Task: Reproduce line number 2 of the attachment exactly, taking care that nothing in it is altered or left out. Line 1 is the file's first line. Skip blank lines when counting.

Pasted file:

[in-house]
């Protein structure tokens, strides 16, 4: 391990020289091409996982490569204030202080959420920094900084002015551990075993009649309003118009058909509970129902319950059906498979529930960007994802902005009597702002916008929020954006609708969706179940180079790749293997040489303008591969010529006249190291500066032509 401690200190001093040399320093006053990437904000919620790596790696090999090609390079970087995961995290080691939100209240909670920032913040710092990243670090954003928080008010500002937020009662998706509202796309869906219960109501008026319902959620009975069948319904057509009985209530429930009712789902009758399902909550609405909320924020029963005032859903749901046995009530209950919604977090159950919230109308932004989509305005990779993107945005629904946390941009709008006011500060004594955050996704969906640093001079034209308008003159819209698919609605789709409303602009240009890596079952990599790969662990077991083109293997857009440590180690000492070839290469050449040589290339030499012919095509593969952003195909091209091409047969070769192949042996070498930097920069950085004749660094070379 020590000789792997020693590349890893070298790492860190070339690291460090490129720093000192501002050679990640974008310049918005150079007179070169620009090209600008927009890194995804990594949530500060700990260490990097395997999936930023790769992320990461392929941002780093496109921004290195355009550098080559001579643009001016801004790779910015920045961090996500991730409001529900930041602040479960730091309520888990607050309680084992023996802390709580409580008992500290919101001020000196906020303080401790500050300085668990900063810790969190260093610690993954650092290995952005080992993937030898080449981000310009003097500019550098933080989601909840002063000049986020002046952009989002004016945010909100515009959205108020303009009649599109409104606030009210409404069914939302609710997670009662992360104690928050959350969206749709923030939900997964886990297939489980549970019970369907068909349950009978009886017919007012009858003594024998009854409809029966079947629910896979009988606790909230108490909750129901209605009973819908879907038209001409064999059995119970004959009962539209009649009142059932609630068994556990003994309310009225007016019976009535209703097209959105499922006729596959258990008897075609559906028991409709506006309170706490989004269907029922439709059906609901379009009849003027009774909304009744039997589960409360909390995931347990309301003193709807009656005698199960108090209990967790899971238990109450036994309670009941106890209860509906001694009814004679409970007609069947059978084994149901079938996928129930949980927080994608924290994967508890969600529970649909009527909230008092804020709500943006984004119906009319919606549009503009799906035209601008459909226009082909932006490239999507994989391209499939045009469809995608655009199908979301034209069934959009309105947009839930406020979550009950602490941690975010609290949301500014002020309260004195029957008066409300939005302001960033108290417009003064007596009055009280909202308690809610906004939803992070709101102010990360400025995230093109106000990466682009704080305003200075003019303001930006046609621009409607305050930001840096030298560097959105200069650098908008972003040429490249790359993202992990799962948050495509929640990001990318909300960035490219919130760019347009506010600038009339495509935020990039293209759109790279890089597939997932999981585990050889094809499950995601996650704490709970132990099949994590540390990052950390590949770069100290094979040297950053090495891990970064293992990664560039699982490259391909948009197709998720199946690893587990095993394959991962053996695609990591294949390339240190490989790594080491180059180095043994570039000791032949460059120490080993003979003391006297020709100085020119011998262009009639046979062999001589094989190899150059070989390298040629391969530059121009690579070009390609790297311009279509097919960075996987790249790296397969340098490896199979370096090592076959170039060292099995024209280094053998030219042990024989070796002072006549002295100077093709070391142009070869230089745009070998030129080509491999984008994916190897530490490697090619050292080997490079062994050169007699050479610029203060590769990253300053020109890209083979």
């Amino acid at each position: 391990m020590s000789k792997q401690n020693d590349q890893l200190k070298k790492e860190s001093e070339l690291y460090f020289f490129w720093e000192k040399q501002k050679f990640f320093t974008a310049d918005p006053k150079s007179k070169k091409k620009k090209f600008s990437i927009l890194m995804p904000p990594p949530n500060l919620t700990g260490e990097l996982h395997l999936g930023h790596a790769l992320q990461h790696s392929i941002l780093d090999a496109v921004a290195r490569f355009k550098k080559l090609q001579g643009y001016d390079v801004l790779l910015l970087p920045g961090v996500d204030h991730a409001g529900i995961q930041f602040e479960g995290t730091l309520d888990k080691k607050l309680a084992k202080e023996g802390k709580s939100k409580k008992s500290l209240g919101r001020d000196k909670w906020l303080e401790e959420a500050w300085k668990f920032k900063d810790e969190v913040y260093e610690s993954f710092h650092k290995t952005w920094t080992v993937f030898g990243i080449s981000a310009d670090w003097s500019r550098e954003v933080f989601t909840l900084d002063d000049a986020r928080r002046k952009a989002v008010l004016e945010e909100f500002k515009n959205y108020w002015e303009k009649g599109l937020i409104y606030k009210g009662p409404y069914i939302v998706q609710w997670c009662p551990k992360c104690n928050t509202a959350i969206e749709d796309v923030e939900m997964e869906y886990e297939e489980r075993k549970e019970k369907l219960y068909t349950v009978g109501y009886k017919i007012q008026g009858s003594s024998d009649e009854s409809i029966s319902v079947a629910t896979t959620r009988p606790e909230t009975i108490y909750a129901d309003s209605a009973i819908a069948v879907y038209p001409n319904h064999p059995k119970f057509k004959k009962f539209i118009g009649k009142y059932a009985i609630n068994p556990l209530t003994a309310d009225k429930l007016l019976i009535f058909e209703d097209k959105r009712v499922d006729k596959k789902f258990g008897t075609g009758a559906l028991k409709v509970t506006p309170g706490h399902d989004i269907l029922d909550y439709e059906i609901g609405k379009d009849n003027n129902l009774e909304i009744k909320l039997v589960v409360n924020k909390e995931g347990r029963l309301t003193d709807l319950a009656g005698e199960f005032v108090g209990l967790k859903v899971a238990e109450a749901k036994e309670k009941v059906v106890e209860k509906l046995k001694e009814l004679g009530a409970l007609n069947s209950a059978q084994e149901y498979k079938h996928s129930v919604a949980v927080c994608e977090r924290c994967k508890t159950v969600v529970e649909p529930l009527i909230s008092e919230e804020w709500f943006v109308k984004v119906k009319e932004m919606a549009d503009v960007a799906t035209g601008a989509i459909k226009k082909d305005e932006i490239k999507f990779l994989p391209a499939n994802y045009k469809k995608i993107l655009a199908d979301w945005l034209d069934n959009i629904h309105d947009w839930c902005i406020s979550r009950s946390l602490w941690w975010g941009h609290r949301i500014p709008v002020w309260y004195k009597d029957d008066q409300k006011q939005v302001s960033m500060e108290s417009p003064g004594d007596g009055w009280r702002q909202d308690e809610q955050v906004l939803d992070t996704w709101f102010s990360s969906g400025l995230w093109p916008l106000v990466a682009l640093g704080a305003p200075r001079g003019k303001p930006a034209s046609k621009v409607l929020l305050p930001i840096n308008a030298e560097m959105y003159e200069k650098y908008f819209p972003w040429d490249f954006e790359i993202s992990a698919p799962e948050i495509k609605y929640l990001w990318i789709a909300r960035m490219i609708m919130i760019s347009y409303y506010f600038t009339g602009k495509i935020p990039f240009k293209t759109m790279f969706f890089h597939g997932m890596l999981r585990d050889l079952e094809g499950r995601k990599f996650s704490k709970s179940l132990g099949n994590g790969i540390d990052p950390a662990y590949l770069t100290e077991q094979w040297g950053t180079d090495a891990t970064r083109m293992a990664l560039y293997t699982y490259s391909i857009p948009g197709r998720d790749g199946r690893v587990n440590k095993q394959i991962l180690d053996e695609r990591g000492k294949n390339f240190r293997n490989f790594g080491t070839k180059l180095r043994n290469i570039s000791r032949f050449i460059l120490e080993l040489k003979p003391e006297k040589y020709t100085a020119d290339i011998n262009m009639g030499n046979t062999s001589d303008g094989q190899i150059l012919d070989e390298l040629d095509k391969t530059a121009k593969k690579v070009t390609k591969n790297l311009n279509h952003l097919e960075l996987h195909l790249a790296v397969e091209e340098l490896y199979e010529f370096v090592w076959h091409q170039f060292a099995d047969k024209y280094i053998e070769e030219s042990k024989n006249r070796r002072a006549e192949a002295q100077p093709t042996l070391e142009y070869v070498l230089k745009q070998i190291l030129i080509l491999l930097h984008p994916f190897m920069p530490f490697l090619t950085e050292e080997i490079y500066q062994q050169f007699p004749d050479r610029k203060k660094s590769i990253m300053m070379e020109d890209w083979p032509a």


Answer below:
């Protein structure tokens, strides 16, 4: 391990020289091409996982490569204030202080959420920094900084002015551990075993009649309003118009058909509970129902319950059906498979529930960007994802902005009597702002916008929020954006609708969706179940180079790749293997040489303008591969010529006249190291500066032509 401690200190001093040399320093006053990437904000919620790596790696090999090609390079970087995961995290080691939100209240909670920032913040710092990243670090954003928080008010500002937020009662998706509202796309869906219960109501008026319902959620009975069948319904057509009985209530429930009712789902009758399902909550609405909320924020029963005032859903749901046995009530209950919604977090159950919230109308932004989509305005990779993107945005629904946390941009709008006011500060004594955050996704969906640093001079034209308008003159819209698919609605789709409303602009240009890596079952990599790969662990077991083109293997857009440590180690000492070839290469050449040589290339030499012919095509593969952003195909091209091409047969070769192949042996070498930097920069950085004749660094070379 020590000789792997020693590349890893070298790492860190070339690291460090490129720093000192501002050679990640974008310049918005150079007179070169620009090209600008927009890194995804990594949530500060700990260490990097395997999936930023790769992320990461392929941002780093496109921004290195355009550098080559001579643009001016801004790779910015920045961090996500991730409001529900930041602040479960730091309520888990607050309680084992023996802390709580409580008992500290919101001020000196906020303080401790500050300085668990900063810790969190260093610690993954650092290995952005080992993937030898080449981000310009003097500019550098933080989601909840002063000049986020002046952009989002004016945010909100515009959205108020303009009649599109409104606030009210409404069914939302609710997670009662992360104690928050959350969206749709923030939900997964886990297939489980549970019970369907068909349950009978009886017919007012009858003594024998009854409809029966079947629910896979009988606790909230108490909750129901209605009973819908879907038209001409064999059995119970004959009962539209009649009142059932609630068994556990003994309310009225007016019976009535209703097209959105499922006729596959258990008897075609559906028991409709506006309170706490989004269907029922439709059906609901379009009849003027009774909304009744039997589960409360909390995931347990309301003193709807009656005698199960108090209990967790899971238990109450036994309670009941106890209860509906001694009814004679409970007609069947059978084994149901079938996928129930949980927080994608924290994967508890969600529970649909009527909230008092804020709500943006984004119906009319919606549009503009799906035209601008459909226009082909932006490239999507994989391209499939045009469809995608655009199908979301034209069934959009309105947009839930406020979550009950602490941690975010609290949301500014002020309260004195029957008066409300939005302001960033108290417009003064007596009055009280909202308690809610906004939803992070709101102010990360400025995230093109106000990466682009704080305003200075003019303001930006046609621009409607305050930001840096030298560097959105200069650098908008972003040429490249790359993202992990799962948050495509929640990001990318909300960035490219919130760019347009506010600038009339495509935020990039293209759109790279890089597939997932999981585990050889094809499950995601996650704490709970132990099949994590540390990052950390590949770069100290094979040297950053090495891990970064293992990664560039699982490259391909948009197709998720199946690893587990095993394959991962053996695609990591294949390339240190490989790594080491180059180095043994570039000791032949460059120490080993003979003391006297020709100085020119011998262009009639046979062999001589094989190899150059070989390298040629391969530059121009690579070009390609790297311009279509097919960075996987790249790296397969340098490896199979370096090592076959170039060292099995024209280094053998030219042990024989070796002072006549002295100077093709070391142009070869230089745009070998030129080509491999984008994916190897530490490697090619050292080997490079062994050169007699050479610029203060590769990253300053020109890209083979």